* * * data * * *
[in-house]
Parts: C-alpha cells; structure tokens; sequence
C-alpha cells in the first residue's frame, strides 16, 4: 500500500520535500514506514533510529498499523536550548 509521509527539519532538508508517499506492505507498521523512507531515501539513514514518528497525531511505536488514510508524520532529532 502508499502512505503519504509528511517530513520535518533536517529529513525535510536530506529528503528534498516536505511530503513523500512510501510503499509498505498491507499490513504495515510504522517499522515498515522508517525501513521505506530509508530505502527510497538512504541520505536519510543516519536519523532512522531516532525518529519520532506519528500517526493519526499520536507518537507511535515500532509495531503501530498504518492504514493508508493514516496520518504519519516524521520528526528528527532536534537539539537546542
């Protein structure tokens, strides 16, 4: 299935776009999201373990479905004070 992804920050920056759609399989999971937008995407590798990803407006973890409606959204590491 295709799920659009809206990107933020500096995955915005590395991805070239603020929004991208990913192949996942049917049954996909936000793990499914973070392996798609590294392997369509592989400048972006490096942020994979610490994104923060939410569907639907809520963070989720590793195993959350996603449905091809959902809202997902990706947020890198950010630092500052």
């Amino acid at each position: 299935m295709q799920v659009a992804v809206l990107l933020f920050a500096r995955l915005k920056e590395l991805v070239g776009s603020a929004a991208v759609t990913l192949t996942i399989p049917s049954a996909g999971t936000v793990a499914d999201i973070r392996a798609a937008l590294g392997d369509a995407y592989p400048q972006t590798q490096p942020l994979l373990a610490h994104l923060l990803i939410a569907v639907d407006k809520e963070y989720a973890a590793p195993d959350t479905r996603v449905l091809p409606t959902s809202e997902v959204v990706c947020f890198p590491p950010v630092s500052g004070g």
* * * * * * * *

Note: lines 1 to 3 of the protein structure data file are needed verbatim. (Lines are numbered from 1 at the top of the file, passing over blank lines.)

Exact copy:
[in-house]
Parts: C-alpha cells; structure tokens; sequence
C-alpha cells in the first residue's frame, strides 16, 4: 500500500520535500514506514533510529498499523536550548 509521509527539519532538508508517499506492505507498521523512507531515501539513514514518528497525531511505536488514510508524520532529532 502508499502512505503519504509528511517530513520535518533536517529529513525535510536530506529528503528534498516536505511530503513523500512510501510503499509498505498491507499490513504495515510504522517499522515498515522508517525501513521505506530509508530505502527510497538512504541520505536519510543516519536519523532512522531516532525518529519520532506519528500517526493519526499520536507518537507511535515500532509495531503501530498504518492504514493508508493514516496520518504519519516524521520528526528528527532536534537539539537546542